Improved end-user transparency enables vendors to track usage, see how products are used, and facilitate the development of custom offerings for customers. Customers have experienced an evolution of their own, and their expectations have changed. They seek Internet-based self-service tools, a change that even applies to traditional hardware-only devices. To capitalise, intelligent device manufacturers differentiate themselves by offering hardware-based software with flexible licensing.

A perfect example of this is when Tesla released a software update that would allow their customers to upgrade their car with an autopilot feature. The one-size for everybody licensing approach is no longer sufficient and vendors need develop new ways to deliver a richer user experience and monetise their IP – if they wish to remain competitive in an increasingly larger market.

Devices previously not connected to the internet now are, and they’re delivering new experiences supported by creative monetisation of the IoT. For instance, an intelligent guitar can allow the purchase and download of music, along with an ability to use social networks to share recordings. More expensive equipment – once too costly for smaller organisations – is now offered on a pay-as-you-go basis, even for such products as an MRI machine.

The high up-front costs that once kept many away have been overtaken by usage tracking and internet connectivity enabling “pay-as-you-go,” which has allowed manufacturers and vendors to reach new markets. The IoT is changing business models as sellers create rich, interactive customer experiences that also generate new revenue.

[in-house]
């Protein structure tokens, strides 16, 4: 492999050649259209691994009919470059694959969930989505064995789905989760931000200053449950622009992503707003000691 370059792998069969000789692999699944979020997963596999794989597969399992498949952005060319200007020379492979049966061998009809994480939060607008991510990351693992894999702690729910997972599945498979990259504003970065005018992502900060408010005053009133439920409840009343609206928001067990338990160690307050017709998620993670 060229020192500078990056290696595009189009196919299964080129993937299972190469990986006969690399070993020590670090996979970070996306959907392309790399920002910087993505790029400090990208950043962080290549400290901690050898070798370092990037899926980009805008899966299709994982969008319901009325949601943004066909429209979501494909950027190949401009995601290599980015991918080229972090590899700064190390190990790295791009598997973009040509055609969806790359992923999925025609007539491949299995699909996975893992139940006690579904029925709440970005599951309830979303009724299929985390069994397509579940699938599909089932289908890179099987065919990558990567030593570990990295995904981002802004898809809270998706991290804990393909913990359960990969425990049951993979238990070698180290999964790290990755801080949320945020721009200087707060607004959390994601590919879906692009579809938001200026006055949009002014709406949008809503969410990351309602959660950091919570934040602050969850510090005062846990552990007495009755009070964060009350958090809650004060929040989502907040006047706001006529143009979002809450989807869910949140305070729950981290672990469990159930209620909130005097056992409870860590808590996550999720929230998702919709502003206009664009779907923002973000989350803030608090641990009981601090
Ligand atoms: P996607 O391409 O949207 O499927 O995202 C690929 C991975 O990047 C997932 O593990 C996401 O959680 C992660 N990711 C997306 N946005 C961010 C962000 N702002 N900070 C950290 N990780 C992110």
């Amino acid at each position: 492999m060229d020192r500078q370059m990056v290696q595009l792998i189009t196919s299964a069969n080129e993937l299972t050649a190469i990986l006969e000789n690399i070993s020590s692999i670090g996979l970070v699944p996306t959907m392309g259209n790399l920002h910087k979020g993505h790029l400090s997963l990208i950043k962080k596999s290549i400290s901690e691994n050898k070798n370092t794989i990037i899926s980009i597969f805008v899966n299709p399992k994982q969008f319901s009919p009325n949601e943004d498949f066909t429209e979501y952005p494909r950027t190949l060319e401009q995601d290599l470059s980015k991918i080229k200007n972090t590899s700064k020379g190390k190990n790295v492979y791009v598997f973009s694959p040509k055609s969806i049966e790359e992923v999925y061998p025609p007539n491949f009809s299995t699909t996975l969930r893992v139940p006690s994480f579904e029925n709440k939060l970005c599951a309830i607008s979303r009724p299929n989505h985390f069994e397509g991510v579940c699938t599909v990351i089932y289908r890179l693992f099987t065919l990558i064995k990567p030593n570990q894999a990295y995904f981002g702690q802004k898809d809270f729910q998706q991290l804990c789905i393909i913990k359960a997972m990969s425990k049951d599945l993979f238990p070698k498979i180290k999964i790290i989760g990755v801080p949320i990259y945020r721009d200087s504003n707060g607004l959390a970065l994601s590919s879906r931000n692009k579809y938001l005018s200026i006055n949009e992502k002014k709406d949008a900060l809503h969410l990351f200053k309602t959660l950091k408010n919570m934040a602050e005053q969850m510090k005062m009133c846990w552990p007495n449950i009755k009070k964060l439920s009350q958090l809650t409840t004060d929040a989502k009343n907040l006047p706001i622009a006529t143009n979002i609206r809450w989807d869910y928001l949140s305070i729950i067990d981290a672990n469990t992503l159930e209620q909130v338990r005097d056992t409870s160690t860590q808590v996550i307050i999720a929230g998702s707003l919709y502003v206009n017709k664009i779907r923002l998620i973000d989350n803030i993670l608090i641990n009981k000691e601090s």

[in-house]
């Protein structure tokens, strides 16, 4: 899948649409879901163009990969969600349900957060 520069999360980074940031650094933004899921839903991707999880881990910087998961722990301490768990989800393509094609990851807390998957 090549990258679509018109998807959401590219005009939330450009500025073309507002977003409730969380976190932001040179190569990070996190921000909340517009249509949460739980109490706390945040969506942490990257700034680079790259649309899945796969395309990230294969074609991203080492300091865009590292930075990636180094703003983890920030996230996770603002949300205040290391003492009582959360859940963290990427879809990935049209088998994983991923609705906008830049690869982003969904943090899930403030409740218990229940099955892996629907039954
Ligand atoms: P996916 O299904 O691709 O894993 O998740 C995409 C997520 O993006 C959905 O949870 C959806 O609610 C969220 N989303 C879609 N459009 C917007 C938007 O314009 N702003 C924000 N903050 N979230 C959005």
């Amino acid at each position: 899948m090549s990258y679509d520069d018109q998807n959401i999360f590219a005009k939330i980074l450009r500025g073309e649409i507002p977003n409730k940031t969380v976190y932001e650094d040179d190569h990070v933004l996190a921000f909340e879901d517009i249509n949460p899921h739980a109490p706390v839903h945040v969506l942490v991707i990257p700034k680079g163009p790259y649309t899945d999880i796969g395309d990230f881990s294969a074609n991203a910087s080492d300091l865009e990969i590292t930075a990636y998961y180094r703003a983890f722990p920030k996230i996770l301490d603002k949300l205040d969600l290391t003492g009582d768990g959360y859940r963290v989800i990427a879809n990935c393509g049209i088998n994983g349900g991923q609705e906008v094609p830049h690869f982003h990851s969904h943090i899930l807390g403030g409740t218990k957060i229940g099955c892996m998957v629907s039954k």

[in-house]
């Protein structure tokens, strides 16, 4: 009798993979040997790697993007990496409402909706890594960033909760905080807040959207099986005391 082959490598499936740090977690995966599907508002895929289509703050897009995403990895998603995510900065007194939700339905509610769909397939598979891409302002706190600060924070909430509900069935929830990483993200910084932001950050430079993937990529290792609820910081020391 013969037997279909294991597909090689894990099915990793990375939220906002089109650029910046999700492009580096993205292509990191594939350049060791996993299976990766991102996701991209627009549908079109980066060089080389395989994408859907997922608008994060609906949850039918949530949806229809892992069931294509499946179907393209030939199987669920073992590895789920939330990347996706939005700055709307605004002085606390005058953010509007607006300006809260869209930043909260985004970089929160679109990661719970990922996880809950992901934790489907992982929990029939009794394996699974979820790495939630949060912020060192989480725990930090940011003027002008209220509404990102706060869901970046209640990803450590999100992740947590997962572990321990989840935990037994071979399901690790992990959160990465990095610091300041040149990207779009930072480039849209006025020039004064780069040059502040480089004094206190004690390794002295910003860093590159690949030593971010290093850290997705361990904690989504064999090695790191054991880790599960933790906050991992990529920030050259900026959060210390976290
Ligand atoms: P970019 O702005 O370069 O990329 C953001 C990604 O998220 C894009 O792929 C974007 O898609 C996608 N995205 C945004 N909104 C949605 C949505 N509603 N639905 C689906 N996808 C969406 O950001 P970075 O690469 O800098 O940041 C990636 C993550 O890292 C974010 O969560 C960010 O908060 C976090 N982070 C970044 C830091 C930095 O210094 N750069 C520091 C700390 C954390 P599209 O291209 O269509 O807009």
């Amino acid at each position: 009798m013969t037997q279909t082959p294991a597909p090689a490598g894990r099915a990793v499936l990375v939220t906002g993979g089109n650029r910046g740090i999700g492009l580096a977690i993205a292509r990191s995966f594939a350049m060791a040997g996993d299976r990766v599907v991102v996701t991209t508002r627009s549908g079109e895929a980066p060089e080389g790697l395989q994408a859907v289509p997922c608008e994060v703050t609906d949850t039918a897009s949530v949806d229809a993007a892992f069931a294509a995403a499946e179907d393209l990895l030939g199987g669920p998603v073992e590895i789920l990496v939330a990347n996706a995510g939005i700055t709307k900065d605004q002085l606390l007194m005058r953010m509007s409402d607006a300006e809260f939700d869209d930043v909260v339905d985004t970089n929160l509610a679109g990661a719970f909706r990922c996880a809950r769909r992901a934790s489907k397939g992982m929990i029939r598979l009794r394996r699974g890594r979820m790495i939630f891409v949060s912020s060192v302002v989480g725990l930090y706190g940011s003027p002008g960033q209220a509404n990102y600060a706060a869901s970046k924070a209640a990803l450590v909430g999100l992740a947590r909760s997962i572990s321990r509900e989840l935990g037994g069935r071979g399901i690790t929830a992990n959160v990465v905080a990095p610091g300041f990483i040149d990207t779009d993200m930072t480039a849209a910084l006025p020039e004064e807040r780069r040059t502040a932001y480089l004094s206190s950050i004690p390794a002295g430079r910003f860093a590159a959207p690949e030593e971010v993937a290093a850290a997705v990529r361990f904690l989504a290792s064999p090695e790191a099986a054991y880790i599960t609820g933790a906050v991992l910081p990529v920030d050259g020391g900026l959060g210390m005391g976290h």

Still, while IoT providers are introducing new monetisation options, they can also learn some things from the software-only vendors who went before them. IoT connectivity already delivers new experiences from hardware in the field. Feature-based licensing and entitlement management enables manufacturers to provide the same product with different active functions to customers at varying price points.

And the products can be easily upgraded remotely. Naturally, they also want the self-service they are accustomed to, and for vendors, that is a win-win because the IoT should lower support and fulfillment costs.

Smart hardware-turned-software companies have already embraced this transition. They understand the benefits this new era holds for them, and they are embracing tools to develop sophisticated packaging and pricing models.

Intelligent device manufacturers and vendors need to understand the power of software and the power that software has in transforming hardware into solutions.

Businesses that embrace this transition and adopt proper software monetisation tactics, will overcome challenges to aggressively pursue greater market share and reduce costs, all while protecting against IT threats. Those that fail to meet customer demands or try to force rigid solutions on them will soon find the new IoT economy has left them behind.

Article by Graeme Pyper, Regional Director, Australia and New Zealand at Gemalto.